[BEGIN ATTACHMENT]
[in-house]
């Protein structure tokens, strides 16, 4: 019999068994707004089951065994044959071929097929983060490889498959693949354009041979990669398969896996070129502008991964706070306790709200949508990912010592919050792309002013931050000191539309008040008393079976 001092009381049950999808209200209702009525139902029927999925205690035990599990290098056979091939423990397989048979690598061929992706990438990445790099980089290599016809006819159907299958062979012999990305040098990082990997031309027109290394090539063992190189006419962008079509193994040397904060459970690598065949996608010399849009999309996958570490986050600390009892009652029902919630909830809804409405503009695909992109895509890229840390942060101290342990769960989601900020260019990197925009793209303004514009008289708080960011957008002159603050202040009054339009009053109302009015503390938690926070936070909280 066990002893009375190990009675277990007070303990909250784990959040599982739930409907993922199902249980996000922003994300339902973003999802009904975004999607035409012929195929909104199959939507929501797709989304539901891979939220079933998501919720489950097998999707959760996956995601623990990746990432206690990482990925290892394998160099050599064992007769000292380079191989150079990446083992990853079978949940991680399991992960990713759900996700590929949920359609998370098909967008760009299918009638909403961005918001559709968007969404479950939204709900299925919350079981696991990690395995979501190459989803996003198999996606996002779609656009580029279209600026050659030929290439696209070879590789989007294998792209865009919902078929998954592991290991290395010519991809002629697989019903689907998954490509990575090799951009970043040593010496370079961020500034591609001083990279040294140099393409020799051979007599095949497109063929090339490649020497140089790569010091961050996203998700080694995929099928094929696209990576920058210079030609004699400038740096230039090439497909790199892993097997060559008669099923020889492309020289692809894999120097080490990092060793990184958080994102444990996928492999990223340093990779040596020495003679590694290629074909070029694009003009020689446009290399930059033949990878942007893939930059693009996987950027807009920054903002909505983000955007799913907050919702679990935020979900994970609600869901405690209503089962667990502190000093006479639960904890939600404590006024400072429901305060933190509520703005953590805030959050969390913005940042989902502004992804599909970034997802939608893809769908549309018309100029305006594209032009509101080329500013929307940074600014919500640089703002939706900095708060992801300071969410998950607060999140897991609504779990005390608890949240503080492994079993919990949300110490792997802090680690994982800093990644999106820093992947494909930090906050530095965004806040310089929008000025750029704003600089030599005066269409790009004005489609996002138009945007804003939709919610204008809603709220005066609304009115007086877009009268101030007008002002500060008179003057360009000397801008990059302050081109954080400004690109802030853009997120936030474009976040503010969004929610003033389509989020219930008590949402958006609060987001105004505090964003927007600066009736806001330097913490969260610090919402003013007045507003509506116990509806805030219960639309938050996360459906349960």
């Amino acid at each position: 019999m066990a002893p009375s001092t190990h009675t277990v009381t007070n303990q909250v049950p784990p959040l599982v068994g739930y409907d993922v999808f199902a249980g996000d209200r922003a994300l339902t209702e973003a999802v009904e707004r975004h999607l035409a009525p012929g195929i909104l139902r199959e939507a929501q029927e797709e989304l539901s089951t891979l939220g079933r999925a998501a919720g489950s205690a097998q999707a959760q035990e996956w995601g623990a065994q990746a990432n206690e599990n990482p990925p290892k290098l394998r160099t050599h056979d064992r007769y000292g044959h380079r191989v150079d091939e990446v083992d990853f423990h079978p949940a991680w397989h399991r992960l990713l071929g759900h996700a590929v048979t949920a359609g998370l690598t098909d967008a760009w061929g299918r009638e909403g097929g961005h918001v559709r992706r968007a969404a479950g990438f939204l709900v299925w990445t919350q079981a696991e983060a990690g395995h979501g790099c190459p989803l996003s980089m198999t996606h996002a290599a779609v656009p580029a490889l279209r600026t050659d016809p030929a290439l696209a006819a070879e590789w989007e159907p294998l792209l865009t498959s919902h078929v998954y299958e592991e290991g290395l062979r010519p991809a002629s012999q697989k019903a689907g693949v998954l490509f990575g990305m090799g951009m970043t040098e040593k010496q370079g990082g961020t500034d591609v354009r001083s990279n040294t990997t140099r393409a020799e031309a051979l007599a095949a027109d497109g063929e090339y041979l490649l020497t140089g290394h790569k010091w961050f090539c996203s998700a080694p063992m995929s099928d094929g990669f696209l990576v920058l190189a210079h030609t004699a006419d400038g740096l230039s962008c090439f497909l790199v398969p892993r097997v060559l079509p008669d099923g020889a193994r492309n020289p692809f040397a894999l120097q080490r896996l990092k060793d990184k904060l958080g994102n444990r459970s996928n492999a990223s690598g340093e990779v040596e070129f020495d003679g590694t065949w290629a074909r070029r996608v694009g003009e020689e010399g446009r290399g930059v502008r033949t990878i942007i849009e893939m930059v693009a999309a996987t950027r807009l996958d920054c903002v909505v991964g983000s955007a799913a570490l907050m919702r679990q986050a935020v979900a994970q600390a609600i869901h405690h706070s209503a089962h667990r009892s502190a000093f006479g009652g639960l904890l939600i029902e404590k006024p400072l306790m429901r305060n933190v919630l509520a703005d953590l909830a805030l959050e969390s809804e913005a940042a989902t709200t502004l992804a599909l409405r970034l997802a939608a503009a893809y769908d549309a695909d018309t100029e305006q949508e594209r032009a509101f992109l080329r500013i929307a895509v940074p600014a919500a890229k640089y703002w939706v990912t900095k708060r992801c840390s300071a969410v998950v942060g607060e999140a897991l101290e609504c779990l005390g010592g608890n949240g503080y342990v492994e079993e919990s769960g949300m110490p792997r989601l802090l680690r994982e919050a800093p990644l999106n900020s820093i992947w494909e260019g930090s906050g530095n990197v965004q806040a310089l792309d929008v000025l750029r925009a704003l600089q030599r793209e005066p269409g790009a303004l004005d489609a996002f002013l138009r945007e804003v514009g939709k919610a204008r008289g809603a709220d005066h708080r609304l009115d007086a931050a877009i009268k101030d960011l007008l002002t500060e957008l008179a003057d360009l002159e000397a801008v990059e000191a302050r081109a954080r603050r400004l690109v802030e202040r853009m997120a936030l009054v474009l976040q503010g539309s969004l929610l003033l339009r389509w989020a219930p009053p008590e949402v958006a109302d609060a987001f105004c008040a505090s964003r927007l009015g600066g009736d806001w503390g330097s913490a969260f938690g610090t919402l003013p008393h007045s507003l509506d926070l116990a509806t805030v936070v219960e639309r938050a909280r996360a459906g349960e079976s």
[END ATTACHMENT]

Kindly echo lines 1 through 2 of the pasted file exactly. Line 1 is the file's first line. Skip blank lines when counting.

[in-house]
């Protein structure tokens, strides 16, 4: 019999068994707004089951065994044959071929097929983060490889498959693949354009041979990669398969896996070129502008991964706070306790709200949508990912010592919050792309002013931050000191539309008040008393079976 001092009381049950999808209200209702009525139902029927999925205690035990599990290098056979091939423990397989048979690598061929992706990438990445790099980089290599016809006819159907299958062979012999990305040098990082990997031309027109290394090539063992190189006419962008079509193994040397904060459970690598065949996608010399849009999309996958570490986050600390009892009652029902919630909830809804409405503009695909992109895509890229840390942060101290342990769960989601900020260019990197925009793209303004514009008289708080960011957008002159603050202040009054339009009053109302009015503390938690926070936070909280 066990002893009375190990009675277990007070303990909250784990959040599982739930409907993922199902249980996000922003994300339902973003999802009904975004999607035409012929195929909104199959939507929501797709989304539901891979939220079933998501919720489950097998999707959760996956995601623990990746990432206690990482990925290892394998160099050599064992007769000292380079191989150079990446083992990853079978949940991680399991992960990713759900996700590929949920359609998370098909967008760009299918009638909403961005918001559709968007969404479950939204709900299925919350079981696991990690395995979501190459989803996003198999996606996002779609656009580029279209600026050659030929290439696209070879590789989007294998792209865009919902078929998954592991290991290395010519991809002629697989019903689907998954490509990575090799951009970043040593010496370079961020500034591609001083990279040294140099393409020799051979007599095949497109063929090339490649020497140089790569010091961050996203998700080694995929099928094929696209990576920058210079030609004699400038740096230039090439497909790199892993097997060559008669099923020889492309020289692809894999120097080490990092060793990184958080994102444990996928492999990223340093990779040596020495003679590694290629074909070029694009003009020689446009290399930059033949990878942007893939930059693009996987950027807009920054903002909505983000955007799913907050919702679990935020979900994970609600869901405690209503089962667990502190000093006479639960904890939600404590006024400072429901305060933190509520703005953590805030959050969390913005940042989902502004992804599909970034997802939608893809769908549309018309100029305006594209032009509101080329500013929307940074600014919500640089703002939706900095708060992801300071969410998950607060999140897991609504779990005390608890949240503080492994079993919990949300110490792997802090680690994982800093990644999106820093992947494909930090906050530095965004806040310089929008000025750029704003600089030599005066269409790009004005489609996002138009945007804003939709919610204008809603709220005066609304009115007086877009009268101030007008002002500060008179003057360009000397801008990059302050081109954080400004690109802030853009997120936030474009976040503010969004929610003033389509989020219930008590949402958006609060987001105004505090964003927007600066009736806001330097913490969260610090919402003013007045507003509506116990509806805030219960639309938050996360459906349960």